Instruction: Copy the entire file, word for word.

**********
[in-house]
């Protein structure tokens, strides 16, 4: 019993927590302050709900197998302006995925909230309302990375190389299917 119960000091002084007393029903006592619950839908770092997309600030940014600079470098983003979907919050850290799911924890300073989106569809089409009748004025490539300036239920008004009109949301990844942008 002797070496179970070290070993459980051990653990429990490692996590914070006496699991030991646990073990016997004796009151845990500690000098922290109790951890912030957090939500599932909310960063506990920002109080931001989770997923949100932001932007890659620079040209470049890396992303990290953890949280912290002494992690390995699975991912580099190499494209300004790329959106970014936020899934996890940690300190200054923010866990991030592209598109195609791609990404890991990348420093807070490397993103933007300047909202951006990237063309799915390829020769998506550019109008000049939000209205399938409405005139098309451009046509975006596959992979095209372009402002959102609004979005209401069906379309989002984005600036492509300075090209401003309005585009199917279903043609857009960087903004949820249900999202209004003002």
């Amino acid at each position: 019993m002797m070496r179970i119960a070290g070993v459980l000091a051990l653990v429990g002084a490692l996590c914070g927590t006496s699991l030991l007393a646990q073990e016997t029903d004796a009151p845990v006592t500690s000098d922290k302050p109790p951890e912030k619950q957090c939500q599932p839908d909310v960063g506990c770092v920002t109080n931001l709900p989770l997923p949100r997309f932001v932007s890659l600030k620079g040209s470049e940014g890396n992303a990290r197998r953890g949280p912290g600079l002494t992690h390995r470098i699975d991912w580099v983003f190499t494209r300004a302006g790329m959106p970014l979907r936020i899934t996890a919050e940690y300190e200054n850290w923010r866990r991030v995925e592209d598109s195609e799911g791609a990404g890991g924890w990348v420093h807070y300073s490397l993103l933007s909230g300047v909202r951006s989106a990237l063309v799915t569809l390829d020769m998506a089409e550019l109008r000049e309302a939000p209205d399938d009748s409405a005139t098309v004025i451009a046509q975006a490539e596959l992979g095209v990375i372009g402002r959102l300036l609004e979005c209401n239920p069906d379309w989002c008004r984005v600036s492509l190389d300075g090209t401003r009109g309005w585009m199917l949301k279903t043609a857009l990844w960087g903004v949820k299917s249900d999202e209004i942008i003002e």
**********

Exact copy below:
[in-house]
């Protein structure tokens, strides 16, 4: 019993927590302050709900197998302006995925909230309302990375190389299917 119960000091002084007393029903006592619950839908770092997309600030940014600079470098983003979907919050850290799911924890300073989106569809089409009748004025490539300036239920008004009109949301990844942008 002797070496179970070290070993459980051990653990429990490692996590914070006496699991030991646990073990016997004796009151845990500690000098922290109790951890912030957090939500599932909310960063506990920002109080931001989770997923949100932001932007890659620079040209470049890396992303990290953890949280912290002494992690390995699975991912580099190499494209300004790329959106970014936020899934996890940690300190200054923010866990991030592209598109195609791609990404890991990348420093807070490397993103933007300047909202951006990237063309799915390829020769998506550019109008000049939000209205399938409405005139098309451009046509975006596959992979095209372009402002959102609004979005209401069906379309989002984005600036492509300075090209401003309005585009199917279903043609857009960087903004949820249900999202209004003002």
């Amino acid at each position: 019993m002797m070496r179970i119960a070290g070993v459980l000091a051990l653990v429990g002084a490692l996590c914070g927590t006496s699991l030991l007393a646990q073990e016997t029903d004796a009151p845990v006592t500690s000098d922290k302050p109790p951890e912030k619950q957090c939500q599932p839908d909310v960063g506990c770092v920002t109080n931001l709900p989770l997923p949100r997309f932001v932007s890659l600030k620079g040209s470049e940014g890396n992303a990290r197998r953890g949280p912290g600079l002494t992690h390995r470098i699975d991912w580099v983003f190499t494209r300004a302006g790329m959106p970014l979907r936020i899934t996890a919050e940690y300190e200054n850290w923010r866990r991030v995925e592209d598109s195609e799911g791609a990404g890991g924890w990348v420093h807070y300073s490397l993103l933007s909230g300047v909202r951006s989106a990237l063309v799915t569809l390829d020769m998506a089409e550019l109008r000049e309302a939000p209205d399938d009748s409405a005139t098309v004025i451009a046509q975006a490539e596959l992979g095209v990375i372009g402002r959102l300036l609004e979005c209401n239920p069906d379309w989002c008004r984005v600036s492509l190389d300075g090209t401003r009109g309005w585009m199917l949301k279903t043609a857009l990844w960087g903004v949820k299917s249900d999202e209004i942008i003002e």